Suppose you decide to forgo upgrading and/or updating items in your current production environment for whatever reasons you choose. You’re then left to use the current tech you have, which may well be on its way to be already considered archaic. This requires you to also source said hardware, especially, in case what you have fails to serve you (thank goodness for various sites like eBay, Reverb, Craigslist, and tons of other marketplaces that may allow you to still get said hardware). If you’re in luck, you can continue to maintain and use what you have, within the constraints you’ve always known, but sacrificing a faster, more convenient way of doing things. Being involved in music production for so long, I can tell you that many still go this route for reasons I won’t get into here.
On the software side, especially with mobile apps, this can be achieved too but via a more difficult approach. Smart phone and tablet mobile apps are constantly being updated due to the respective device OS (and device hardware) maturation, and what ends up happening is that mobile app developers eventually stop supporting apps for use with newer devices and their respective operating systems. If you like the way a specific does it job, you’re then forced to not only ensure that app stays on your current device but keeping the device running as well. I can’t tell you how many times this has happened to me. What needs to be taken into consideration even goes further – if the app depends on connecting to a website for operation (as in the case of Nike’s sunsetted Nike Fuel apps back in 2018), if that website goes down, you’re out of luck even if you maintain the mobile app and device it resides on.
Secondly, using archaic technology could simply (and oftentimes) just be a simple desire to experience all that is associated with the use of it from days gone by. Well known examples/approaches follow:
music cassettes and players
letter writing (plain old pen and paper/stationary)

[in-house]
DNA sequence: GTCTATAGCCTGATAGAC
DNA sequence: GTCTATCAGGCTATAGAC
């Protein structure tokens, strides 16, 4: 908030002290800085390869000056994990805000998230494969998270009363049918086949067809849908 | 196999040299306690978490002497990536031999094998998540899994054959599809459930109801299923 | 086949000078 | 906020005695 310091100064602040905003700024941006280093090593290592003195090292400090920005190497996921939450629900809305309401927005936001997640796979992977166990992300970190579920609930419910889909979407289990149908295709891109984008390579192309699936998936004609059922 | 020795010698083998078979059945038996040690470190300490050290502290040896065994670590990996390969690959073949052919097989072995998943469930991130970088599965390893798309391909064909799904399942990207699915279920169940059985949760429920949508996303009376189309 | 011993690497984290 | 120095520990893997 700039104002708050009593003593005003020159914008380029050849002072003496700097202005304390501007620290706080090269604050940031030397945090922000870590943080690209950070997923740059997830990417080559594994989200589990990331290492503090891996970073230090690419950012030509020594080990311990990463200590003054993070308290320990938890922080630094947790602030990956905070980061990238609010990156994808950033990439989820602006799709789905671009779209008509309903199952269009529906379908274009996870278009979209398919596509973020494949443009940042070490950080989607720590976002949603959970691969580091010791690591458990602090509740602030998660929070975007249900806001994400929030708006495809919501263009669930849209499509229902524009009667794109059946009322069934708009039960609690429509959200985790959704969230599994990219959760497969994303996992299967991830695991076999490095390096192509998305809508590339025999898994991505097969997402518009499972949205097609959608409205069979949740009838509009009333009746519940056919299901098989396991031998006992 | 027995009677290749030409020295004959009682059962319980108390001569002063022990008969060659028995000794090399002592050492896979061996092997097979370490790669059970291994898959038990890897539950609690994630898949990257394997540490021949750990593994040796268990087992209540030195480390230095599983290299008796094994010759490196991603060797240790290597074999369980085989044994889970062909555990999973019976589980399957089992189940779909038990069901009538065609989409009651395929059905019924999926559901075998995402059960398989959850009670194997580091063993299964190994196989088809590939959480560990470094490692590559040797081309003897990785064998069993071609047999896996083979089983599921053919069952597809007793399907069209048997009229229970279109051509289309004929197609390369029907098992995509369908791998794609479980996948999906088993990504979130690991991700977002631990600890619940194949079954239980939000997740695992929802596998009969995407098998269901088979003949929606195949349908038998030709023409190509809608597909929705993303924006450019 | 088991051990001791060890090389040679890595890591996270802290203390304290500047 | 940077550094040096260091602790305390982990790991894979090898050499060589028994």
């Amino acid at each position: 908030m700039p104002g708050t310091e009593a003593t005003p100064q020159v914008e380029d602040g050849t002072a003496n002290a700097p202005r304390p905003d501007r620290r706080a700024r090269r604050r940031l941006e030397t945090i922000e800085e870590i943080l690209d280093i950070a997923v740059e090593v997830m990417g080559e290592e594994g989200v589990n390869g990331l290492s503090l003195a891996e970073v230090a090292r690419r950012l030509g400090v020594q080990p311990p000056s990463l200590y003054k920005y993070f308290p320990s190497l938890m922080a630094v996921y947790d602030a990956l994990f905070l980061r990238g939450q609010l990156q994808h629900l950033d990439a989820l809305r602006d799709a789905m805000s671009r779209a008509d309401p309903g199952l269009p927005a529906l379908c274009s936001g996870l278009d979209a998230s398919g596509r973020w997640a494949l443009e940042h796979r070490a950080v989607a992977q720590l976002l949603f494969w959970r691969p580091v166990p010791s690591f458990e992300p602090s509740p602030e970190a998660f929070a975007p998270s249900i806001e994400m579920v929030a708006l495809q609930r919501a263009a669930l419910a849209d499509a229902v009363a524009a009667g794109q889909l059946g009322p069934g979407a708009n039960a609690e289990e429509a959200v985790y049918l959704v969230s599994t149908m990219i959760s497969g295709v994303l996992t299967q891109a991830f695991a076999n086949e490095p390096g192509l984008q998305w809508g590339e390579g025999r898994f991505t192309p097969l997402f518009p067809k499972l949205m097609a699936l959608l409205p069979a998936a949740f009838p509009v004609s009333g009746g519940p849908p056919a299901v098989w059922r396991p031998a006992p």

analog and digital tape recorders
hardware synthesizers/samplers/drum machines
All of these involve more inconveniences than the technologies that have replaced them, simply because the advancements of digital technology, internet connectivity, and GUIs make for far simpler and faster operations. Yet and still, there are many reasons, like use experience, associated memories, and the like, which cause those to continue using such technologies even in the midst of said ” inconveniences” .
So, back to the question at hand – do you and, if so, why?
It’s getting close to the time I need to leave for work. I’ll do the usual, hop in the ride and hit the highways and by-ways to head in. Often times, I like listening to podcasts on the way in, which are usual streamed from my iPhone to my car’s infotainment system. Many times I may start listening to an episode and decide I want to change to another one or the radio, as I’m driving
My car is a late model vehicle that has a fairly large information screen in the middle of the dashboard, but not so late that it’s a touchscreen, nor is it a new enough model to have something like Apple CarPlay as a standard feature. For as long as I’ve been driving, there is one reason I prefer it not to be a touchscreen for various operational features – you end up taking your eyes off the road at times to change things you need IF your only way to do so is via touchscreen. I prefer the old tactile approach of turning knobs or pressing buttons by “feel” while I’m driving for it lends to greater concentration.
Well, you might say, “What about the iPhone, that’s all touchscreen, yes?” True, it is, and I’d have to do the opposite while I’m driving – take my eyes off the road to fiddle with the phone’s screen – something I try not to ever do (unless I’m at a complete stop).
Eventually, I believe the tactile controls of buttons and knobs will disappear from an automobile’s cabin, especially as autonomous vehicles become ubiquitous (heck, I still use my rear view windshield and door mirrors over my back up camera!). I’ve not looked in the lastest models that really use a lot of touchscreen technology, maybe I’ll make some time to check them out but , until then, I’ll keep pushin’ and a-turnin’ vs tappin’ and a-slidin’!
Greetings, I hope this post finds you well. This is the post for Day 4 of the #30DayBlogChallenge that Soulcruzer, Darrenkeith, and I have accepted.
For those of you unaware, Mastodon is free and open-source software for running self-hostedsocial networking services. It has microblogging features similar to the Twitter service, which are offered by a large number of independently run nodes, known as instances, each with its own code of conduct, terms of service, privacy options, and moderation policies. When Twitter was just turning 11, in 2017, I joined the Mastodon.technology instance just to poke around and engage with like-minded individuals. I explored it very briefly but never stayed around long enough to engage as I had planned to. Twitter was still very much giving me what I needed from a social media site I joined 11 years earlier.